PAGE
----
The Pomodoro Technique: Using Rhythm to Increase Productivity
Over the last few years I have read about lots of techniques for increasing productivity. Getting Things Done is all the rage & there are many apps that claim to help you Getting Things Done better than anything else. What most of these amount to is a glorified task list, just one more thing to manage & keep me from actually Getting Things Done. In the end it turns out that the real enemy of productivity is time.
What is the Pomodoro Technique?
The Pomodoro Technique is a method of dealing with Time Anxiety. All you need to try it out is a timer, a paper & pencil. At it’s simplest it involves a list of tasks & a commitment to focus on one task in 25 minute increments. The 25 minute increments are broken up by three short breaks followed by one long break. These breaks are 5 & 15 minutes respectively.
Each 25 minute increment is referred to as a Pomodoro. During a Pomodoro distractions are not allowed. If a distraction pops into mind you are supposed to record it but maintain focus on the chosen task. Four Pomodoros make up one set.
How you organize & prioritize your task list is up to you. The creator of the Pomodoro technique does have some suggestions, but if you already have a system in place I imagine that it can be easily adapted to work alongside the Pomodoro Technique.
Where does Rhythm Come in?
If you are musically inclined you may have already noticed a familiar structure here. I’m no expert on music theory but I believe that most modern music is written in 4/4 time. There are notable exceptions but personally 4/4 is the time signature I identify with emotionally.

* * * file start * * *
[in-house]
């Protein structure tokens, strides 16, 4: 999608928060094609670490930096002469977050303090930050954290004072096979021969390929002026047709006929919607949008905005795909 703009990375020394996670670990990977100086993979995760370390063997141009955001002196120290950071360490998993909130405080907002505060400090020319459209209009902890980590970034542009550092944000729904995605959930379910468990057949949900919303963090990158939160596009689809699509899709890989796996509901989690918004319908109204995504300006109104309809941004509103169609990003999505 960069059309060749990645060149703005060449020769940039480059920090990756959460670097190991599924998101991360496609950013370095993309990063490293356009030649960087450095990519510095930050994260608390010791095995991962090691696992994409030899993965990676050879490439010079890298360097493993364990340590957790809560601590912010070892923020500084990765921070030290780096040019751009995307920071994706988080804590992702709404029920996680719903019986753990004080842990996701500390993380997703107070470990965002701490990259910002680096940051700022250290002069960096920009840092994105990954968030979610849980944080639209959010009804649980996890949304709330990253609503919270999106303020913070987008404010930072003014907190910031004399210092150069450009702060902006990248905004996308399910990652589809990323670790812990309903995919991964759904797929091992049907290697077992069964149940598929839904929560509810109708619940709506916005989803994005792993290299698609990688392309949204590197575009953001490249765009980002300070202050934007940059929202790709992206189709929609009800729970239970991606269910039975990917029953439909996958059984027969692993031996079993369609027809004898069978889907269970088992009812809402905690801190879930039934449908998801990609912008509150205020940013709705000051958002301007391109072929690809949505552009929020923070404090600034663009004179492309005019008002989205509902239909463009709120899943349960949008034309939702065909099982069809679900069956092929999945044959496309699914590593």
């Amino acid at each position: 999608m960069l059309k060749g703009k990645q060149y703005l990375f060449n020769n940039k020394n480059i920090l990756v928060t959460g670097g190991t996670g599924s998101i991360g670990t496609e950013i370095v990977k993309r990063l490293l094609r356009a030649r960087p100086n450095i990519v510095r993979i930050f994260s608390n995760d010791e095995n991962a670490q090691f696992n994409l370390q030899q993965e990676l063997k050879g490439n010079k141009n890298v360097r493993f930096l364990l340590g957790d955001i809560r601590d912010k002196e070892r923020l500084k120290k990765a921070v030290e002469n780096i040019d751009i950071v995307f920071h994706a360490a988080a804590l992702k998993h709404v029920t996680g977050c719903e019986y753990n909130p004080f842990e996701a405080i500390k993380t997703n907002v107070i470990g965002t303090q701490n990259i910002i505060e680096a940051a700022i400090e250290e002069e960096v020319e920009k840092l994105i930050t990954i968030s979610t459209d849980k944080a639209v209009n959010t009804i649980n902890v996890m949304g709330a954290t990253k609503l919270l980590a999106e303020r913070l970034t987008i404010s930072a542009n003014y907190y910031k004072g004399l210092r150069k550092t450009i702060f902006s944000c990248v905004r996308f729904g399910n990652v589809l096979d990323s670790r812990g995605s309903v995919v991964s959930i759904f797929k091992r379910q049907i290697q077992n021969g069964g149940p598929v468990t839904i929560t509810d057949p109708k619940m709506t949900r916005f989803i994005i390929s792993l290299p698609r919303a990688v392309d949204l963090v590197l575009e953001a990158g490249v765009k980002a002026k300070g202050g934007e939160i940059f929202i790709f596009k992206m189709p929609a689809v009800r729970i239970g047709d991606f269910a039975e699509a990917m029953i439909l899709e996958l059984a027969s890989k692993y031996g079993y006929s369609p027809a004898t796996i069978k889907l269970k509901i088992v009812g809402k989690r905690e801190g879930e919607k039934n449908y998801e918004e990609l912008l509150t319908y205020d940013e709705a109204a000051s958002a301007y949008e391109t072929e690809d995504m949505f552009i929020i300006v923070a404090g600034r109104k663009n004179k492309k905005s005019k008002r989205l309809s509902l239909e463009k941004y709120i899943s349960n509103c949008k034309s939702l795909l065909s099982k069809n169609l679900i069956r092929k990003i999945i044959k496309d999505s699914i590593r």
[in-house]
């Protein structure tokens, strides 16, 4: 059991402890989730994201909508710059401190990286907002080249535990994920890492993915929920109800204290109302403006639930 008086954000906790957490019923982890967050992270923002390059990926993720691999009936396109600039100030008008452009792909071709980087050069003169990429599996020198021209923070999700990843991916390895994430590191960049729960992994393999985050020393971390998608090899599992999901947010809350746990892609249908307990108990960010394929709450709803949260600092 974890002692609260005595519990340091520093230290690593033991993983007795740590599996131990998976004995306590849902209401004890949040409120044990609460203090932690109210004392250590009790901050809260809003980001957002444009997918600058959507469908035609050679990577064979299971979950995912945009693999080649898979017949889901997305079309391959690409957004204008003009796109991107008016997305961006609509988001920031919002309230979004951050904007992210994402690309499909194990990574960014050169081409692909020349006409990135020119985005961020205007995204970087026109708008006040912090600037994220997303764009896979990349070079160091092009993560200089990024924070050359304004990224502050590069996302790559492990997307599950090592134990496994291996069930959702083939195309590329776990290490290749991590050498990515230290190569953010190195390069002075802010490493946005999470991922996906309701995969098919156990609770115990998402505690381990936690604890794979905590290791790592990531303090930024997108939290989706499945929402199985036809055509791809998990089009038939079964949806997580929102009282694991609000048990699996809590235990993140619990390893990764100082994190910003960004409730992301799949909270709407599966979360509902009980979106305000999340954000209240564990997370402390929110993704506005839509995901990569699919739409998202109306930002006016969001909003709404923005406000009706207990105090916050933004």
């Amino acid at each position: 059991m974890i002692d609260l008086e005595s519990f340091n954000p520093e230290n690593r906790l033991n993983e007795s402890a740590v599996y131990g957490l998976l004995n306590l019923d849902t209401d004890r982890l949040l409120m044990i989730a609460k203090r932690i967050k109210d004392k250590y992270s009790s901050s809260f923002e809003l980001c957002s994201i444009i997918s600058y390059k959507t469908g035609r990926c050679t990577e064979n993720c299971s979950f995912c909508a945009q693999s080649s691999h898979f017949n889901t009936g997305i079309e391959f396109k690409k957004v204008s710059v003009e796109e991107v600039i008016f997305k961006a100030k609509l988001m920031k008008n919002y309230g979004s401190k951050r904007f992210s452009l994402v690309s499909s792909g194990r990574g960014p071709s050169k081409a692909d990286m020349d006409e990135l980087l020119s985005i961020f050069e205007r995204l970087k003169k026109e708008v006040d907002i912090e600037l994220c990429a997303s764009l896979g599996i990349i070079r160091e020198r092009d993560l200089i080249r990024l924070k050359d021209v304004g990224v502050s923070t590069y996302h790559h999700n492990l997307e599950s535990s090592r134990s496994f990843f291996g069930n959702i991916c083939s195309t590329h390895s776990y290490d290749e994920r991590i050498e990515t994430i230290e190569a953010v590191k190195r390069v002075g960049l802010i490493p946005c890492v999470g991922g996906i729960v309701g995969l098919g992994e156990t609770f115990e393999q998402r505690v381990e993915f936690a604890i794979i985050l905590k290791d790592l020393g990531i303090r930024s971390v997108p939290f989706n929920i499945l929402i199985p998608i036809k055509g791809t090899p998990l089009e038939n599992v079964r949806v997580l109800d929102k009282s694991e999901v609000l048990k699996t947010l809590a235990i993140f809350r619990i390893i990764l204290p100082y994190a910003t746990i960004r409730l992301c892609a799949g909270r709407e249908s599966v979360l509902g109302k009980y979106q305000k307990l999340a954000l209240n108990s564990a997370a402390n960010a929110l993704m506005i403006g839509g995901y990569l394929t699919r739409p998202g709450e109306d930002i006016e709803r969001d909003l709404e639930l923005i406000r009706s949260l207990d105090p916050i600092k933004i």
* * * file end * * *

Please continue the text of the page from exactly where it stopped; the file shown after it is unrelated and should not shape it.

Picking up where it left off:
Nearly all electronic dance music is in 4/4. It is this consistent rhythm which allows DJ’s to seamlessly blend one track into the next. It also makes it easier for the dancer to anticipate & react to changes. The best music uses this rhythm to create an emotional connection in the listener.
With the Pomodoro Technique you get to apply the benefits of rhythm to your daily tasks. One set of Pomodoros becomes a measure, a full work day might be a phrase. After weeks & months of practicing the Pomodoro Technique you end up with songs. Taken over years of practice you get albums & a full discography cataloging your professional output.
Applying this to my own work a phrase might become a feature in a web app. Each incremental release might become a song & an app launch becomes an album. Over the history of my career I hope to create my own discography of projects. Some of them will be successful & others not so much so. Framed in the musical concepts I am comfortable with it all doesn’t sound quite so intimidating.
My History with Time Anxiety & Fear
Until discovering the Pomodoro Technique I had never heard of Time Anxiety. I was aware that I wasn’t as productive as I felt I could be, but tended to write it off as a personality flaw & tried to brute force productivity. The results were generally unsatisfactory & frequently led to depression when I felt like I wasn’t accomplishing the things I should be.
I first started to really consider this issue after watching a talk called Fear of Programming by Nathaniel Talbott at RubyConf in 2008. Nathaniel talks about how at a subconscious level Fear is frequently involved in preventing us from achieving our full potential. I started to consider the role Fear was playing in my life & was shocked to find that nearly every source of unhappiness could be traced back to Fear on some level.